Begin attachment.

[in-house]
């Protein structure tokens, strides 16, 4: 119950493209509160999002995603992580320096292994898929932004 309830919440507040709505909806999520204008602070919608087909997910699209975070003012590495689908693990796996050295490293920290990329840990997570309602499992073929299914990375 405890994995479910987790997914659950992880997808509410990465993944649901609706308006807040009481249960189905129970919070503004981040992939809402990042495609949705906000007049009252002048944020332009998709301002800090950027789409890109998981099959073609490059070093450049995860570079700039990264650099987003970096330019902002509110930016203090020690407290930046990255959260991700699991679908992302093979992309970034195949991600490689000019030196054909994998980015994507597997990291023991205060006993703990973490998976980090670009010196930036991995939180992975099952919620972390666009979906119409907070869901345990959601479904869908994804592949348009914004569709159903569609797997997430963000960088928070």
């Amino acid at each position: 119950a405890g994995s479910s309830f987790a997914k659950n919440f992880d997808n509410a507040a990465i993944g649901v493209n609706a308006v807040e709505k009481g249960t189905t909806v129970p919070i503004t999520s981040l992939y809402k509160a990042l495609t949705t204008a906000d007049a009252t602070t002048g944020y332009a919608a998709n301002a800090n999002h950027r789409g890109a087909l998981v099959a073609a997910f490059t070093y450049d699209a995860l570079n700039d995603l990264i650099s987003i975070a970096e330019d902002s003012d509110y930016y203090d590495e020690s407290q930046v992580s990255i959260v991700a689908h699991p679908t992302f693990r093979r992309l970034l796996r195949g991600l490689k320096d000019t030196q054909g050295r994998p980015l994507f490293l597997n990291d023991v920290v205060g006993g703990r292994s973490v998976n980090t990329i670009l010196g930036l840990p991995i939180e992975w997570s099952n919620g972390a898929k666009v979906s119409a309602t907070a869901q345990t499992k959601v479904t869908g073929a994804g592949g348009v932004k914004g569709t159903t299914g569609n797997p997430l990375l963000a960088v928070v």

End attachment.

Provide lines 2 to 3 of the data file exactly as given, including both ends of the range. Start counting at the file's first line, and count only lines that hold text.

């Protein structure tokens, strides 16, 4: 119950493209509160999002995603992580320096292994898929932004 309830919440507040709505909806999520204008602070919608087909997910699209975070003012590495689908693990796996050295490293920290990329840990997570309602499992073929299914990375 405890994995479910987790997914659950992880997808509410990465993944649901609706308006807040009481249960189905129970919070503004981040992939809402990042495609949705906000007049009252002048944020332009998709301002800090950027789409890109998981099959073609490059070093450049995860570079700039990264650099987003970096330019902002509110930016203090020690407290930046990255959260991700699991679908992302093979992309970034195949991600490689000019030196054909994998980015994507597997990291023991205060006993703990973490998976980090670009010196930036991995939180992975099952919620972390666009979906119409907070869901345990959601479904869908994804592949348009914004569709159903569609797997997430963000960088928070």
């Amino acid at each position: 119950a405890g994995s479910s309830f987790a997914k659950n919440f992880d997808n509410a507040a990465i993944g649901v493209n609706a308006v807040e709505k009481g249960t189905t909806v129970p919070i503004t999520s981040l992939y809402k509160a990042l495609t949705t204008a906000d007049a009252t602070t002048g944020y332009a919608a998709n301002a800090n999002h950027r789409g890109a087909l998981v099959a073609a997910f490059t070093y450049d699209a995860l570079n700039d995603l990264i650099s987003i975070a970096e330019d902002s003012d509110y930016y203090d590495e020690s407290q930046v992580s990255i959260v991700a689908h699991p679908t992302f693990r093979r992309l970034l796996r195949g991600l490689k320096d000019t030196q054909g050295r994998p980015l994507f490293l597997n990291d023991v920290v205060g006993g703990r292994s973490v998976n980090t990329i670009l010196g930036l840990p991995i939180e992975w997570s099952n919620g972390a898929k666009v979906s119409a309602t907070a869901q345990t499992k959601v479904t869908g073929a994804g592949g348009v932004k914004g569709t159903t299914g569609n797997p997430l990375l963000a960088v928070v």